Tiring on all cylinders: the rebore

It’s been another one of those weeks…

Last time, you may recall me bemoaning my lack of sleep, following a particularly severe weekender in Birmingham. On the plus side, this week has been a good deal better, at least in terms of pure hours spent worshipping in the fluffy, pillow-shaped temple of Hypnos. Vague qualms, however, are still crossing my mind, since rather too many of these hours have been occurring when I’m not actually in bed. Either I’m preparing to go into hibernation, or I’m suffering from a low-grade form of narcolepsy.

Cinematically, this is a bit of a problem; two planned London Film Festival reviews had to be dropped, simply because I slept through way more of the film that I could justifiably permit. However, in at least one of these cases, it was explicable, since I’d given blood that afternoon — though I had replaced the missing pint, the donations were more amber and foamy than red and sticky. Readers should thus note that, never mind an empty stomach, it’s bad to drink on an empty circulatory system. I admit this is a self-inflicted wound, but understandable unconsciousness is preferable to crashing out in the bog at work. Still, even that has its appeal, as long as you wake up before going home time, you can just pretend to have been in an important meeting.

There was one other incident I forgot to mention last week, that totally freaked me out at the time, but which could be the dawn of a new era in work-avoidance. On Saturday night, at the convention in Birmingham, I crashed out on my bed. Twenty minutes later, Chris called, and I spoke to her for three-quarters of an hour. All perfectly normal, you may think, and you’d be right, save for one thing. Lack of consciousness. Lying there, I somehow managed to chat away for 45 minutes, of which I have absolutely no recollection. You can imagine my shock when I spoke to her the next day and, after obvious confusion, we worked out what had happened.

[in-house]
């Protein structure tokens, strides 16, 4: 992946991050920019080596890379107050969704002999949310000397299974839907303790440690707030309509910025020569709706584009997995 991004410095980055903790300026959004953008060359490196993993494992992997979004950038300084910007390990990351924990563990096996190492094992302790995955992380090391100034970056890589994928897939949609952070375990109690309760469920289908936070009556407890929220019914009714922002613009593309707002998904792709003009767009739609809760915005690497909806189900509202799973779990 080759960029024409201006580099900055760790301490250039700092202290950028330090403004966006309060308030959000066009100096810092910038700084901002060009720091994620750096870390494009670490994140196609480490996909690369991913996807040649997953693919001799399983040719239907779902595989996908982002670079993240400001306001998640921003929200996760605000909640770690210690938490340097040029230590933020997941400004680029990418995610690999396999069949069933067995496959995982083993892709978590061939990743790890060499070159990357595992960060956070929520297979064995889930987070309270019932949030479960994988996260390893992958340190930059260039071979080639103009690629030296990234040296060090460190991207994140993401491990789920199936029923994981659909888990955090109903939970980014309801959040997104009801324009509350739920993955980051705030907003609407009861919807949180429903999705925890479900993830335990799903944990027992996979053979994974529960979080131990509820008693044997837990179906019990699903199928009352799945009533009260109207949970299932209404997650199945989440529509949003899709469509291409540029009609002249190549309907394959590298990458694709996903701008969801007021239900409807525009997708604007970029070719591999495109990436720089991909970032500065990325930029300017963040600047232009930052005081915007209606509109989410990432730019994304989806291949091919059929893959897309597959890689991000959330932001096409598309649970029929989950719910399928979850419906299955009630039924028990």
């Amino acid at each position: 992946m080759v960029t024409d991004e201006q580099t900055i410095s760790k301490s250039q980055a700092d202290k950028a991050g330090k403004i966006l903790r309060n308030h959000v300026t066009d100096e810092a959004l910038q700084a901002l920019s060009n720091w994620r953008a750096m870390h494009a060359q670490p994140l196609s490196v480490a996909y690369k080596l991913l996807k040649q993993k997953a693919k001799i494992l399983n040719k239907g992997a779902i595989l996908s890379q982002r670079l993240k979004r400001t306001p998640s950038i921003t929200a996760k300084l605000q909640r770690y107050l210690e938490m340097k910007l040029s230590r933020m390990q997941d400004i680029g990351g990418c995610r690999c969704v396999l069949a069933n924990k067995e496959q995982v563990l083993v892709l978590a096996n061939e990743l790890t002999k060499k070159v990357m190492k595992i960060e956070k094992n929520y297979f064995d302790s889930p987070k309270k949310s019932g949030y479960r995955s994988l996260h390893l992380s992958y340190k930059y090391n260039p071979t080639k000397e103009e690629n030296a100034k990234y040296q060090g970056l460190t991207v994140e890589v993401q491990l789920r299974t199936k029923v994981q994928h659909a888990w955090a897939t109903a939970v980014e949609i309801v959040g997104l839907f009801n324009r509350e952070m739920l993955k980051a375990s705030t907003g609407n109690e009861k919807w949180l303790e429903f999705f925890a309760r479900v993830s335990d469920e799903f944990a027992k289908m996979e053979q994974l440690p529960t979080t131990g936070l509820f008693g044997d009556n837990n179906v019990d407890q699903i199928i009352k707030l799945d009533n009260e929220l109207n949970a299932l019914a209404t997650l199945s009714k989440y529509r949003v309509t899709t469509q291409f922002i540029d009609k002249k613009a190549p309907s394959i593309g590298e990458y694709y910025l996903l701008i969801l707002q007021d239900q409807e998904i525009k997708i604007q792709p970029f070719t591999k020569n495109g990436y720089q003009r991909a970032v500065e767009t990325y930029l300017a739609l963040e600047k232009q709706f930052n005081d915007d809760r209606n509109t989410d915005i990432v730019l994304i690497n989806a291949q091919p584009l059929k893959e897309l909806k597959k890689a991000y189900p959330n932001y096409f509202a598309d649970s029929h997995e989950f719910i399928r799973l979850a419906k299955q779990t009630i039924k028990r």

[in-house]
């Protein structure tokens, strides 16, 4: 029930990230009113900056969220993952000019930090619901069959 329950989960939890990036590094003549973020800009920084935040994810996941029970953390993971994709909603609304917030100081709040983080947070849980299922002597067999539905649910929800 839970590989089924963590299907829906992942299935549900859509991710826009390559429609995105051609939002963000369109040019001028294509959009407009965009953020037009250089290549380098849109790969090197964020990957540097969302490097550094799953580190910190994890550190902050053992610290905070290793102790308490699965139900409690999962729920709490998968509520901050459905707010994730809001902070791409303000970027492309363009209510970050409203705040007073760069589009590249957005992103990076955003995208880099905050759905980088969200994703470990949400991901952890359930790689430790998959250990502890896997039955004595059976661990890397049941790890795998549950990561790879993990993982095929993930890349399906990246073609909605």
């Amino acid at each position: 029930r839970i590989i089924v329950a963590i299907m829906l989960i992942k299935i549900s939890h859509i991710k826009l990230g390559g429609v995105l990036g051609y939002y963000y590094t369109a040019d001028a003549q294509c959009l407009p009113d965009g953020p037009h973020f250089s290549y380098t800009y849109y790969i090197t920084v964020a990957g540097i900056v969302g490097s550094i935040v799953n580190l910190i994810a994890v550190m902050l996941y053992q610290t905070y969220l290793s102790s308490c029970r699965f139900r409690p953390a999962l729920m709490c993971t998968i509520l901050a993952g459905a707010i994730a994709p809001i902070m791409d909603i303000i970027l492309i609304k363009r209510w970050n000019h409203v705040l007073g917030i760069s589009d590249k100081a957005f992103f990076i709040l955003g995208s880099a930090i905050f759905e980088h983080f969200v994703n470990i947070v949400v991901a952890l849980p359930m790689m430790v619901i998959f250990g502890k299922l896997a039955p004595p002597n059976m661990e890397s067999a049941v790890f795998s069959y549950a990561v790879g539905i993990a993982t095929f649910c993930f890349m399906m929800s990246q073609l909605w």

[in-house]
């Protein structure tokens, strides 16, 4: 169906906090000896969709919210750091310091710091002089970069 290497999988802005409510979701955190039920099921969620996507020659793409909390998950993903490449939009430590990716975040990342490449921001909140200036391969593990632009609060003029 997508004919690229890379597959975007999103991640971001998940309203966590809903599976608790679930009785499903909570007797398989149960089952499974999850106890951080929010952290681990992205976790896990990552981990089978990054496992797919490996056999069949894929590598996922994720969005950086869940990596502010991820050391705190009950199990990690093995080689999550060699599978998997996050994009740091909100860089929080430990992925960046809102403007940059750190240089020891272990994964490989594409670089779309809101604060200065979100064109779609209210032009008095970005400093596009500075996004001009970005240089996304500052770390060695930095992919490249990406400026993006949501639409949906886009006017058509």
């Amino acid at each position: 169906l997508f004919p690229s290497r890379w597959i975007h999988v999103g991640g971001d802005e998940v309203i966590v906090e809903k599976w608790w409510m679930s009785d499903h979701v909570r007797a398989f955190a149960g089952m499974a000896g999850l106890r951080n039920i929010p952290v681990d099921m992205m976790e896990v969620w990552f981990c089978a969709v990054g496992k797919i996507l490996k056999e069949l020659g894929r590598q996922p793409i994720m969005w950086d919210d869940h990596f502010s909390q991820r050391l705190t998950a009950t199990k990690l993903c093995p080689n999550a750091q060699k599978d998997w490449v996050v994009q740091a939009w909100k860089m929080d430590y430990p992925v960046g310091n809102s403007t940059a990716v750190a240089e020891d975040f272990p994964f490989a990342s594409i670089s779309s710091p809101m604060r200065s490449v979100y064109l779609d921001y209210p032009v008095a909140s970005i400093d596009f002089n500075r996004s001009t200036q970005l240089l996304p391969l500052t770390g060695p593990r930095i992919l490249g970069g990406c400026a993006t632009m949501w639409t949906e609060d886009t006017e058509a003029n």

Astonishment and horror eventually gave way to amusement, and an awareness of the potential benefits. No more work — or at least, none you remember, just going through the day out cold, then your alarm goes off at 5pm and you wake up, refreshed and ready for 16 hours of leisure until 9am the next morning. Doesn’t that strike you as a bit of an improvement over the current way?

Doubts may be expressed over this; for example, would you still be able to come out with the polite falsehoods which are needed to oil the wheels of life? Employees “are not at their desk right now” instead of “have been down the pub all afternoon” — does the near-sleep state lead to devastating honesty? Evidently not: about the first thing I said to Chris was that, no, she hadn’t woken me up, I was just waiting for her call. Partly true – technically, she hadn’t woken me – but it’s precisely the sort of polite fib you need a million times a day at work. Lying, it seems, is not a product of the higher functions, but derives from closer to the lizard brain. You’d probably find that Mr. Tyrannosaur was “not in the forest right now” rather than “has been down the swamp all afternoon”.

And that seems like a fine, fuzzy, late-night thought on which to head off to bed…before I fall asleep on the keyboard!